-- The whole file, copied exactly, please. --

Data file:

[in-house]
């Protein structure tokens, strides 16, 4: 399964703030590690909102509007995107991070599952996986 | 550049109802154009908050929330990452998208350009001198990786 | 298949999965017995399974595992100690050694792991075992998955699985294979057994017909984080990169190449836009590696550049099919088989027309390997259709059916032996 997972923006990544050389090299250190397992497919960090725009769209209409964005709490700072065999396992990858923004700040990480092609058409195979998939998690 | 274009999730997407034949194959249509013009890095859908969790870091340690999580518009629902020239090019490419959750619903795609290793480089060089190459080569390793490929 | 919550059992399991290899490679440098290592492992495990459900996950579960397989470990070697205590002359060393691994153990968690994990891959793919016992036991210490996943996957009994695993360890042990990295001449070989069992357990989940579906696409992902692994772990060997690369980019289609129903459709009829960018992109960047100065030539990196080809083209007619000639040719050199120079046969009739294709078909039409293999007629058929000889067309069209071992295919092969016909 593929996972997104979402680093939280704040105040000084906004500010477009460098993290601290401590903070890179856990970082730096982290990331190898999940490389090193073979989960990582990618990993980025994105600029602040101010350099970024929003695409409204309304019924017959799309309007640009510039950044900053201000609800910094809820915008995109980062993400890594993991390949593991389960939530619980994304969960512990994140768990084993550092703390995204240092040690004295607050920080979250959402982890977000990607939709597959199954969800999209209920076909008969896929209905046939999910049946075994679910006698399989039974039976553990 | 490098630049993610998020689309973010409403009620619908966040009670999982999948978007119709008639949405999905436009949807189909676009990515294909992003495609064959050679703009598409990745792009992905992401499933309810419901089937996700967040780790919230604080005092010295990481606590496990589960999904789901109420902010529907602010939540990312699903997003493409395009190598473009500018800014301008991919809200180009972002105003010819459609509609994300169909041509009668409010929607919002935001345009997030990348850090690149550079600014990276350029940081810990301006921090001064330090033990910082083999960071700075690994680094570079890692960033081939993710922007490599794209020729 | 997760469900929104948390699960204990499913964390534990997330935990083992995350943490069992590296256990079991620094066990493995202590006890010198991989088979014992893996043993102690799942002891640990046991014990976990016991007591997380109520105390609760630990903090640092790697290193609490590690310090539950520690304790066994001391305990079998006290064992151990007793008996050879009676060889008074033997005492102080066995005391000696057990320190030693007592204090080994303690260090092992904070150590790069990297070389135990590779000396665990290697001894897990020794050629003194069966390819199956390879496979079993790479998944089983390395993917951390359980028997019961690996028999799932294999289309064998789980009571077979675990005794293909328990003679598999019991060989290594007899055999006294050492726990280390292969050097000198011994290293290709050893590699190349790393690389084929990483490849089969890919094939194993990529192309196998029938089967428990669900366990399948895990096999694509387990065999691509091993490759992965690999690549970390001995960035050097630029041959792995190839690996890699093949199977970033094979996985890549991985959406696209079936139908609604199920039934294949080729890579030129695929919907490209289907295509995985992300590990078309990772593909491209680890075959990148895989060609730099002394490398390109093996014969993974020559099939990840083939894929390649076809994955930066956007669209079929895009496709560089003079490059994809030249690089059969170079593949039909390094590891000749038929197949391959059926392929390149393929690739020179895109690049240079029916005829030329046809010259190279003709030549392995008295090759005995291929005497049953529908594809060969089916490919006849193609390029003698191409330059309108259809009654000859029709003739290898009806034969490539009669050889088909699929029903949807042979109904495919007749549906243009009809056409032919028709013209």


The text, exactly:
[in-house]
């Protein structure tokens, strides 16, 4: 399964703030590690909102509007995107991070599952996986 | 550049109802154009908050929330990452998208350009001198990786 | 298949999965017995399974595992100690050694792991075992998955699985294979057994017909984080990169190449836009590696550049099919088989027309390997259709059916032996 997972923006990544050389090299250190397992497919960090725009769209209409964005709490700072065999396992990858923004700040990480092609058409195979998939998690 | 274009999730997407034949194959249509013009890095859908969790870091340690999580518009629902020239090019490419959750619903795609290793480089060089190459080569390793490929 | 919550059992399991290899490679440098290592492992495990459900996950579960397989470990070697205590002359060393691994153990968690994990891959793919016992036991210490996943996957009994695993360890042990990295001449070989069992357990989940579906696409992902692994772990060997690369980019289609129903459709009829960018992109960047100065030539990196080809083209007619000639040719050199120079046969009739294709078909039409293999007629058929000889067309069209071992295919092969016909 593929996972997104979402680093939280704040105040000084906004500010477009460098993290601290401590903070890179856990970082730096982290990331190898999940490389090193073979989960990582990618990993980025994105600029602040101010350099970024929003695409409204309304019924017959799309309007640009510039950044900053201000609800910094809820915008995109980062993400890594993991390949593991389960939530619980994304969960512990994140768990084993550092703390995204240092040690004295607050920080979250959402982890977000990607939709597959199954969800999209209920076909008969896929209905046939999910049946075994679910006698399989039974039976553990 | 490098630049993610998020689309973010409403009620619908966040009670999982999948978007119709008639949405999905436009949807189909676009990515294909992003495609064959050679703009598409990745792009992905992401499933309810419901089937996700967040780790919230604080005092010295990481606590496990589960999904789901109420902010529907602010939540990312699903997003493409395009190598473009500018800014301008991919809200180009972002105003010819459609509609994300169909041509009668409010929607919002935001345009997030990348850090690149550079600014990276350029940081810990301006921090001064330090033990910082083999960071700075690994680094570079890692960033081939993710922007490599794209020729 | 997760469900929104948390699960204990499913964390534990997330935990083992995350943490069992590296256990079991620094066990493995202590006890010198991989088979014992893996043993102690799942002891640990046991014990976990016991007591997380109520105390609760630990903090640092790697290193609490590690310090539950520690304790066994001391305990079998006290064992151990007793008996050879009676060889008074033997005492102080066995005391000696057990320190030693007592204090080994303690260090092992904070150590790069990297070389135990590779000396665990290697001894897990020794050629003194069966390819199956390879496979079993790479998944089983390395993917951390359980028997019961690996028999799932294999289309064998789980009571077979675990005794293909328990003679598999019991060989290594007899055999006294050492726990280390292969050097000198011994290293290709050893590699190349790393690389084929990483490849089969890919094939194993990529192309196998029938089967428990669900366990399948895990096999694509387990065999691509091993490759992965690999690549970390001995960035050097630029041959792995190839690996890699093949199977970033094979996985890549991985959406696209079936139908609604199920039934294949080729890579030129695929919907490209289907295509995985992300590990078309990772593909491209680890075959990148895989060609730099002394490398390109093996014969993974020559099939990840083939894929390649076809994955930066956007669209079929895009496709560089003079490059994809030249690089059969170079593949039909390094590891000749038929197949391959059926392929390149393929690739020179895109690049240079029916005829030329046809010259190279003709030549392995008295090759005995291929005497049953529908594809060969089916490919006849193609390029003698191409330059309108259809009654000859029709003739290898009806034969490539009669050889088909699929029903949807042979109904495919007749549906243009009809056409032919028709013209």